In an effort to capitulate this collaborative culture, I am asking fifteen graduate and undergraduate students to participate in an environment that will wade through technology (and the inherent anxiety) as it is apparent in Mary Shelley’s Frankenstein. In an effort to reproduce the cultural moment, we will move through the semester in the style of radial reading, a literary multi-tasking that we perform so well today. Each week will require students to read only a few chapters of Frankenstein; however, at the same class meeting, other texts will also be introduced to explicate, exonerate or complicate these chapters. In this way, students will be just as inundated with texts as Romantic audiences. In the spirit of Mark Phillipson’s Romantic Audience Project wiki, students will create a new edition of Frankenstein by annotating, linking and collaborating using Google Apps, a collaborative digital space that resists proprietary software – similar to copyright debates of the early nineteenth century – and mimics the collaborative nature of Romantic literature. Using such online resources as the Romantic Chronology, NINES Collex, Thomas Carlyle Letters, Blake Archive, Rossetti Archive, Poetess Archive and many others, students will gain an understanding of literary production. By the end of the semester, students will have replaced this ideal, utopic Romantic author with collaborative models that they themselves participate in – students become agents of Romanticism. For this presentation, I will address not only the Romanticization of information technology in the twenty-first century but also the groundwork laid by the Romantics’ revolution in print culture as seen by the primary audience for this study, our "cool" students. Since NASSR occurs after the conclusion of this course, I will also be able to provide insight into using new tools and a curriculum that is more familiar than we think.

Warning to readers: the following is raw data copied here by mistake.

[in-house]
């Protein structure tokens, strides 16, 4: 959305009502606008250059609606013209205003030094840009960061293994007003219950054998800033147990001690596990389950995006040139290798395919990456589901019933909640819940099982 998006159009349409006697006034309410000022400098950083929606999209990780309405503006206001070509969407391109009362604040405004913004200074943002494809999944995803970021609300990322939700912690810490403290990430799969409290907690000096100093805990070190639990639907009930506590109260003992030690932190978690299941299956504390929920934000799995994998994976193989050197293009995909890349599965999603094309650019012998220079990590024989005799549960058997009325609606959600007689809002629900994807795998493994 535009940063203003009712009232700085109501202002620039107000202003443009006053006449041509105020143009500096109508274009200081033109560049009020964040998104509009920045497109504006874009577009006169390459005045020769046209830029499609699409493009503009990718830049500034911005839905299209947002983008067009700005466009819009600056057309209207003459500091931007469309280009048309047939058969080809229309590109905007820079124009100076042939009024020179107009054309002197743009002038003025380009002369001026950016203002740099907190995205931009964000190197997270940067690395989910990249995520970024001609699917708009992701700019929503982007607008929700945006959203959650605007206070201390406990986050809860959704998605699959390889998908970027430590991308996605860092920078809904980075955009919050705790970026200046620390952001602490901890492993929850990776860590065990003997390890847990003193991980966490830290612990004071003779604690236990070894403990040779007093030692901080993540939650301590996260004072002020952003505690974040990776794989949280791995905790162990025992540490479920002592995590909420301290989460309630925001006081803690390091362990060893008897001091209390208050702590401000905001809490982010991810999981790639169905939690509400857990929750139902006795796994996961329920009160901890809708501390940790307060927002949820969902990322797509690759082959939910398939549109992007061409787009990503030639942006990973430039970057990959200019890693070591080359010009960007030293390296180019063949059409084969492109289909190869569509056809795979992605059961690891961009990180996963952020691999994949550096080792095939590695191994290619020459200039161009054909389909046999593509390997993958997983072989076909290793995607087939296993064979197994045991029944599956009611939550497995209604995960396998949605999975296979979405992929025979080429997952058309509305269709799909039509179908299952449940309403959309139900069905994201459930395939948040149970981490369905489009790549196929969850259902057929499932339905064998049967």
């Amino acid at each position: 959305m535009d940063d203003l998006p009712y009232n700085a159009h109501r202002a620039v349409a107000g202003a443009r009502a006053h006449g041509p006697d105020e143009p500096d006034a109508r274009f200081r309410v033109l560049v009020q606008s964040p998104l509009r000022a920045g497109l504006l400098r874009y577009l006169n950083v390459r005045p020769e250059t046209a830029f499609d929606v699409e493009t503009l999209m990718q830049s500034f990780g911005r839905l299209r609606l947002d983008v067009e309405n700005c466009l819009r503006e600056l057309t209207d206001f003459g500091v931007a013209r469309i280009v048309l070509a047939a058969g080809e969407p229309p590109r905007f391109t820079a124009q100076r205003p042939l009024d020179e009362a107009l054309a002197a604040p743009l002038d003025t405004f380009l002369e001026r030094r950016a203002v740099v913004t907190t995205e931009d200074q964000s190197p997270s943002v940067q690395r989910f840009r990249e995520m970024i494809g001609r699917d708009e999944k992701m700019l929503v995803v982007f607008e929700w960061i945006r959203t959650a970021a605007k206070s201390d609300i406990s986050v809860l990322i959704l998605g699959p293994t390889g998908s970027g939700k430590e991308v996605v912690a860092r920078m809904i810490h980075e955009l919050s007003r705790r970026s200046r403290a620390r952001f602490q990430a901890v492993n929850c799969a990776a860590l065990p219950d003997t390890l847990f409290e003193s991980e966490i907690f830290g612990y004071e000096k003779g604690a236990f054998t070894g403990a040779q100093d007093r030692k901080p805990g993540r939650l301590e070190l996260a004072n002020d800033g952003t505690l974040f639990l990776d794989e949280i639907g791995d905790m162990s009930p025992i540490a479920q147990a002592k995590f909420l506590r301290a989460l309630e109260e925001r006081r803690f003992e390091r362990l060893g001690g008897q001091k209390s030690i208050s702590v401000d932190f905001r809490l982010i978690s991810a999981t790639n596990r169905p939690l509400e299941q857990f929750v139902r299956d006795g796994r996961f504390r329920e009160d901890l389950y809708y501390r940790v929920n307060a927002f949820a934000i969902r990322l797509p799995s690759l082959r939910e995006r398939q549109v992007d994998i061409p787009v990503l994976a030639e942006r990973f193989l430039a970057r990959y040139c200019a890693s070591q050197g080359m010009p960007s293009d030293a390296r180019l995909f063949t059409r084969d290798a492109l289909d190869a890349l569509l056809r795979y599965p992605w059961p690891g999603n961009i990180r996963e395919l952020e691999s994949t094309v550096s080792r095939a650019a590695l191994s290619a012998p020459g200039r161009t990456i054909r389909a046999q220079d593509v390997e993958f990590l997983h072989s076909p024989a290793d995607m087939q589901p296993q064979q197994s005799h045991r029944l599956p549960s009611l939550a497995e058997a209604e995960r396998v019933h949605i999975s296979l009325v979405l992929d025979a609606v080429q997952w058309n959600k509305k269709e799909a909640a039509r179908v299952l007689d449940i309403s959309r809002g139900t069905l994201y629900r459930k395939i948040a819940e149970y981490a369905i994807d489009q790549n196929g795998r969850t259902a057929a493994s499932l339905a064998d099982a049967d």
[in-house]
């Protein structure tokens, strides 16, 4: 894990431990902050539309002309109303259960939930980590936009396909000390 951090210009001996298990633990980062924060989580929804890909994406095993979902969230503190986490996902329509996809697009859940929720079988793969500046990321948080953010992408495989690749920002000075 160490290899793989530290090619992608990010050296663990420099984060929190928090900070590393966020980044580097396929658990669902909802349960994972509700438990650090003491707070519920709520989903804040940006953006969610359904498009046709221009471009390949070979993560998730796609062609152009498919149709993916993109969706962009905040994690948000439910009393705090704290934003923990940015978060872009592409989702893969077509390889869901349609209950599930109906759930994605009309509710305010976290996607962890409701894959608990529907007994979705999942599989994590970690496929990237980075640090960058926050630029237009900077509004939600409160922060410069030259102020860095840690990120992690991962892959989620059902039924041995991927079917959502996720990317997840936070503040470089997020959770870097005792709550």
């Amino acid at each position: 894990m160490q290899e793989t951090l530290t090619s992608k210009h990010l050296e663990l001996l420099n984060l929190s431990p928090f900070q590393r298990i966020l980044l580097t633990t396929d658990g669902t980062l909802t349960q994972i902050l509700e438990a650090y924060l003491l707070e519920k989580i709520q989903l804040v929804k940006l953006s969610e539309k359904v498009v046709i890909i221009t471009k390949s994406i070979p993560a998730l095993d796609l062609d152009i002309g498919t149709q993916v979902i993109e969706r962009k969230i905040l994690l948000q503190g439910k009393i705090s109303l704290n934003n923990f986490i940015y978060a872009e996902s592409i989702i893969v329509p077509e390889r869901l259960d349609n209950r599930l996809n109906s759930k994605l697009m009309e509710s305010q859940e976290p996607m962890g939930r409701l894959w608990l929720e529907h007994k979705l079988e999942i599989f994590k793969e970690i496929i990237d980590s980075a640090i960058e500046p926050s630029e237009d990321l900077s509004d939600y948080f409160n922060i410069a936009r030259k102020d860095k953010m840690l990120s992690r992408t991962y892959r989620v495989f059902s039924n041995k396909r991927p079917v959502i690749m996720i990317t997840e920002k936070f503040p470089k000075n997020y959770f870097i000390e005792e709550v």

Update to Google Groups
(2/11/08):

We began the semester attempting to use Google Groups.  However, that application has some major issues that restricts updates to the Reading Schedule or editing any other documents that were placed in the Group.  For this reason, we've ditched the Google Groups except for the Discussion Board, which we'll use for Reading Responses and Reflective Blogs. It's difficult to predict the perils and pitfalls of technology. 


Pictures
(2/7/08)
We documented our first day in the Digital Session with some images that we left on Picasa.  Here's the result:


Introductory Note (1/23/08)
Rather than my usual static HTML course web pages, I have begun experimenting with Google Groups, Google Docs and other Google Apps as an alternative collaborative learning environment.  Working in the SJSU Incubator Classroom in Fall 2007 allowed me to really integrate collaborative tools into a graduate course (PBwiki, Moodle, blog & discussion forum).

This semester, my undergraduate course is gaining valuable expertise in using these new collaborative tools.  What better course to experiment in than TechnoRomanticism! The Google area will not be public while we are working through the semester.  However, it's my hope that we can reveal our (Post) Postmodern version of Mary Shelley's Frankenstein by the conclusion of the semester.


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Dr. Katherine D. Harris
Last updated: 05/23/2008 11:28 AM